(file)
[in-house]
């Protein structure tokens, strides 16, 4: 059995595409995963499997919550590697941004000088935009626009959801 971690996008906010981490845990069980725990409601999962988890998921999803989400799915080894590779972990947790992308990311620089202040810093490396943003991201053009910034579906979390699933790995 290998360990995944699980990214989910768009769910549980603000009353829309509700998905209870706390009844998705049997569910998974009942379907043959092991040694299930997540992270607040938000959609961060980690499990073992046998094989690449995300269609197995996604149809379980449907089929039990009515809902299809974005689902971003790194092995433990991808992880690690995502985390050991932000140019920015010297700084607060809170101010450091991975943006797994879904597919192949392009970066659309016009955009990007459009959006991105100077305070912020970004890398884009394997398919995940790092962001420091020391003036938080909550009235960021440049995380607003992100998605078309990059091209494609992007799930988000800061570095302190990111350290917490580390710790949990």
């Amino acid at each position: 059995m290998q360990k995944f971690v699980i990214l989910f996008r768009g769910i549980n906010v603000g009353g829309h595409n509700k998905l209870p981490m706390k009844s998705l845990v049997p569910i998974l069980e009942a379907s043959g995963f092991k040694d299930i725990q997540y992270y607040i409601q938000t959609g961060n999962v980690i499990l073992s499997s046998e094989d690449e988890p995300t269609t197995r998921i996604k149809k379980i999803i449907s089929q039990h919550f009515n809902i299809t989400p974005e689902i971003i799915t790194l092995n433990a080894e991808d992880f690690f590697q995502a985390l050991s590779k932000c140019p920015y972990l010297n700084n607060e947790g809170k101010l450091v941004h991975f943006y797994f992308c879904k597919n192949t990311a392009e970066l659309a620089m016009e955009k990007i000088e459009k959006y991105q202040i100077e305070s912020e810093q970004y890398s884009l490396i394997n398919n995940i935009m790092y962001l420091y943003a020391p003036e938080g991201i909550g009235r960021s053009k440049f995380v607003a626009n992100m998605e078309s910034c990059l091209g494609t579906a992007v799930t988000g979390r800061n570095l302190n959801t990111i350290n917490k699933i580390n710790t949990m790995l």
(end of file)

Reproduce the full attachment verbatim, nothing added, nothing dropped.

[in-house]
């Protein structure tokens, strides 16, 4: 059995595409995963499997919550590697941004000088935009626009959801 971690996008906010981490845990069980725990409601999962988890998921999803989400799915080894590779972990947790992308990311620089202040810093490396943003991201053009910034579906979390699933790995 290998360990995944699980990214989910768009769910549980603000009353829309509700998905209870706390009844998705049997569910998974009942379907043959092991040694299930997540992270607040938000959609961060980690499990073992046998094989690449995300269609197995996604149809379980449907089929039990009515809902299809974005689902971003790194092995433990991808992880690690995502985390050991932000140019920015010297700084607060809170101010450091991975943006797994879904597919192949392009970066659309016009955009990007459009959006991105100077305070912020970004890398884009394997398919995940790092962001420091020391003036938080909550009235960021440049995380607003992100998605078309990059091209494609992007799930988000800061570095302190990111350290917490580390710790949990």
């Amino acid at each position: 059995m290998q360990k995944f971690v699980i990214l989910f996008r768009g769910i549980n906010v603000g009353g829309h595409n509700k998905l209870p981490m706390k009844s998705l845990v049997p569910i998974l069980e009942a379907s043959g995963f092991k040694d299930i725990q997540y992270y607040i409601q938000t959609g961060n999962v980690i499990l073992s499997s046998e094989d690449e988890p995300t269609t197995r998921i996604k149809k379980i999803i449907s089929q039990h919550f009515n809902i299809t989400p974005e689902i971003i799915t790194l092995n433990a080894e991808d992880f690690f590697q995502a985390l050991s590779k932000c140019p920015y972990l010297n700084n607060e947790g809170k101010l450091v941004h991975f943006y797994f992308c879904k597919n192949t990311a392009e970066l659309a620089m016009e955009k990007i000088e459009k959006y991105q202040i100077e305070s912020e810093q970004y890398s884009l490396i394997n398919n995940i935009m790092y962001l420091y943003a020391p003036e938080g991201i909550g009235r960021s053009k440049f995380v607003a626009n992100m998605e078309s910034c990059l091209g494609t579906a992007v799930t988000g979390r800061n570095l302190n959801t990111i350290n917490k699933i580390n710790t949990m790995l």